A report evaluating diversity in American news media found newsrooms have made little progress toward fixing staffing problems that create blind spots in coverage of race and politics.
“In the Shadow of Kerner: Fifty Years Later, Newsroom Diversity and Equity Stall,” by journalist and author Farai Chideya, reflects on the conclusions of a 1968 report by the Kerner Commission, which included sharp criticism of how the news media exacerbated racial inequities during the Civil Rights era. Noting the lack of diversity in newsroom staffing, the commission reported that news media had “failed to analyze and report adequately on racial problems in the United States, and, as a related matter, to meet the Negro’s legitimate expectations in journalism.”
For her research, Chideya requested demographic data on diversity of political reporting teams during the 2016 elections. She requested data from 15 major news organizations. Only four, including NPR, provided it. Two others, including PBS Newshour, provided data for their entire editorial staffs, but not for the political team.
Chideya conducted the research as a 2017 Joan Shorenstein Fellow at Harvard and published it through the university’s Shorenstein Center on Media, Politics and Public Policy.
Staff data from the news organizations that cooperated didn’t match the demographic makeup of the U.S. population, the report noted, and that discrepancy made a difference in how the elections were covered.
“Most major news outlets and news teams failed to anticipate the unusual nature of the  election, which does not at its base invalidate their work,” the report said. “However, post-election assessments have not included systematic analyses of who was chosen to cover the campaign.”
According to the report, NPR’s political staff was more racially diverse than teams for the New York Times, USA Today or Washington Post. The NPR team was 68 percent white, 16 percent African American and 16 percent Asian.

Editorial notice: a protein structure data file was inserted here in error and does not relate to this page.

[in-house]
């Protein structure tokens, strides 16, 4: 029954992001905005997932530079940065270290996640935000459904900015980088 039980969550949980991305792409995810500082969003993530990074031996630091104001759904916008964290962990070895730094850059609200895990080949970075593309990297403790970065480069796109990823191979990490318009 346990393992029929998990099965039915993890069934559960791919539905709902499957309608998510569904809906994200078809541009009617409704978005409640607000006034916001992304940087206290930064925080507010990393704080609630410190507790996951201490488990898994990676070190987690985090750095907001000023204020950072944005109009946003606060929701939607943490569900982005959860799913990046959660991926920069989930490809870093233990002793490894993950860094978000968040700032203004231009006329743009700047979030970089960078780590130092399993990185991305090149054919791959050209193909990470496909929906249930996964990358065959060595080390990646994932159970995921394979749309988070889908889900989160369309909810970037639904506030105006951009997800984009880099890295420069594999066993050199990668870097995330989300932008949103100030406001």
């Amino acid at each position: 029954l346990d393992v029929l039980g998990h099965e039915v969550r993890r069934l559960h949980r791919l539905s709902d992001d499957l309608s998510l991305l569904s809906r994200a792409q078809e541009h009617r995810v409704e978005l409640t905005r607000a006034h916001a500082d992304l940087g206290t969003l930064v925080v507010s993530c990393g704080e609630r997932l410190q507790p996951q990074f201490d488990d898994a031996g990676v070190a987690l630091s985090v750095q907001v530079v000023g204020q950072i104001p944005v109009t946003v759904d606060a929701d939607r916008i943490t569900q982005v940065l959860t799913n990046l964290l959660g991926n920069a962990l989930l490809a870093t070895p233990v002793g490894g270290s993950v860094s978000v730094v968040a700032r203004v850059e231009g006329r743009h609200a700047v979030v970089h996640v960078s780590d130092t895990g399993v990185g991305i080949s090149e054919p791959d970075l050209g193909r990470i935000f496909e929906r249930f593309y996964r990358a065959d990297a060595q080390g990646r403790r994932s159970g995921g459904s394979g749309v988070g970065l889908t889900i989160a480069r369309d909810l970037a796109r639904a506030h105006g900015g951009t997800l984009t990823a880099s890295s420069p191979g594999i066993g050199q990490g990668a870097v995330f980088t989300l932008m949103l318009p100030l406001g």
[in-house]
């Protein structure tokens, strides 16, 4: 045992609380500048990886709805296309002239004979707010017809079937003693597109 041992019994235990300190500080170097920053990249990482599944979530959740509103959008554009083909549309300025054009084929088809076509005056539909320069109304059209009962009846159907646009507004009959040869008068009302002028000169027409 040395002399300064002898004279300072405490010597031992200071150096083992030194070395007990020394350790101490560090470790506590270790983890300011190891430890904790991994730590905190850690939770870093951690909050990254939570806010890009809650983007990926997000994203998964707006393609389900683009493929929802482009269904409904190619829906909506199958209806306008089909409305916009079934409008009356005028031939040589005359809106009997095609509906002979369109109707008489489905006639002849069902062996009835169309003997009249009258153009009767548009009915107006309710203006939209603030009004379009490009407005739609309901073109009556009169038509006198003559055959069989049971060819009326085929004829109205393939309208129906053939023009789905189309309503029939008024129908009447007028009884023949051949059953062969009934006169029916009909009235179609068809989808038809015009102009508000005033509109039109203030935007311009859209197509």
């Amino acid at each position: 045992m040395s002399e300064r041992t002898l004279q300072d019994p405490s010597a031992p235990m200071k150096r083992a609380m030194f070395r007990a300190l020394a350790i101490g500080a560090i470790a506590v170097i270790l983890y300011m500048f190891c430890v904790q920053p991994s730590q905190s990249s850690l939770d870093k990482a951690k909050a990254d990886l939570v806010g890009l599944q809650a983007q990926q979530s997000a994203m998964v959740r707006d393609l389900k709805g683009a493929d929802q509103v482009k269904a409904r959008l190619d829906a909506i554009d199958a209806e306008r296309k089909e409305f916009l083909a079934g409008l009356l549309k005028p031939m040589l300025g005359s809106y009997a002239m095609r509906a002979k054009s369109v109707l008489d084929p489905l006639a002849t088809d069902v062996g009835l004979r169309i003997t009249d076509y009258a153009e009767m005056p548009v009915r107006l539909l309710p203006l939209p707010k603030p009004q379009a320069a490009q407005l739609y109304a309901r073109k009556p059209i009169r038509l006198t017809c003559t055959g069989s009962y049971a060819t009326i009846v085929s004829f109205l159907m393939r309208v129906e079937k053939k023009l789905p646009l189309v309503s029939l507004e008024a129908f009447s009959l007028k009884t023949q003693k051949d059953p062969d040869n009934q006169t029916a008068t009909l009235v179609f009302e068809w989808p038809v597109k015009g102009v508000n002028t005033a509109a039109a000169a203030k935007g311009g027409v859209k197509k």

By comparison, the New York Times’ political team was 90 percent white and 10 percent African American.
NPR also had the highest percentage of women on its 2016 politics team — at 60 percent. The New York Times’ team was 30 percent female.
PBS NewsHour’s breakdown of its entire editorial staff was similar to data of NPR’s team. PBS NewsHour’s staff was 58 percent female, 67 percent white, 11 percent African American, 6 percent Latino and 17 percent Asian.
The report also discusses incidents of racism, sexism and intimidation that journalists of color and women faced while reporting during the 2016 election.
“In newsrooms across the country, Latino and non-white reporters brought the increasingly hostile racial environment on the campaign trail to the attention of their editors, but based on both published reports and interviews offered on background for this paper, their warnings were largely ignored,” the report said.
The report calls for more transparency from newsrooms about the demographic makeup of their staffing. It recommends that foundations that fund journalism demand the information be made public. To be awarded a major prize for journalism, such as a Pulitzer, news organizations should be required to disclose their diversity metrics, the report suggests.
Chideya, now a program officer at the Ford Foundation, also called on individual journalists to work to change the industry. She highlighted efforts by New York Times reporter Nikole Hannah-Jones to increase the number of journalists of color in investigative reporting. Jones co-founded the Ida B. Wells Society for Investigative Reporting, a mentoring and training program for journalists of color.
“Today, the lack of urgency, resolve or both to address issues of journalistic diversity and equity means newsrooms must be prodded into action,” the report said.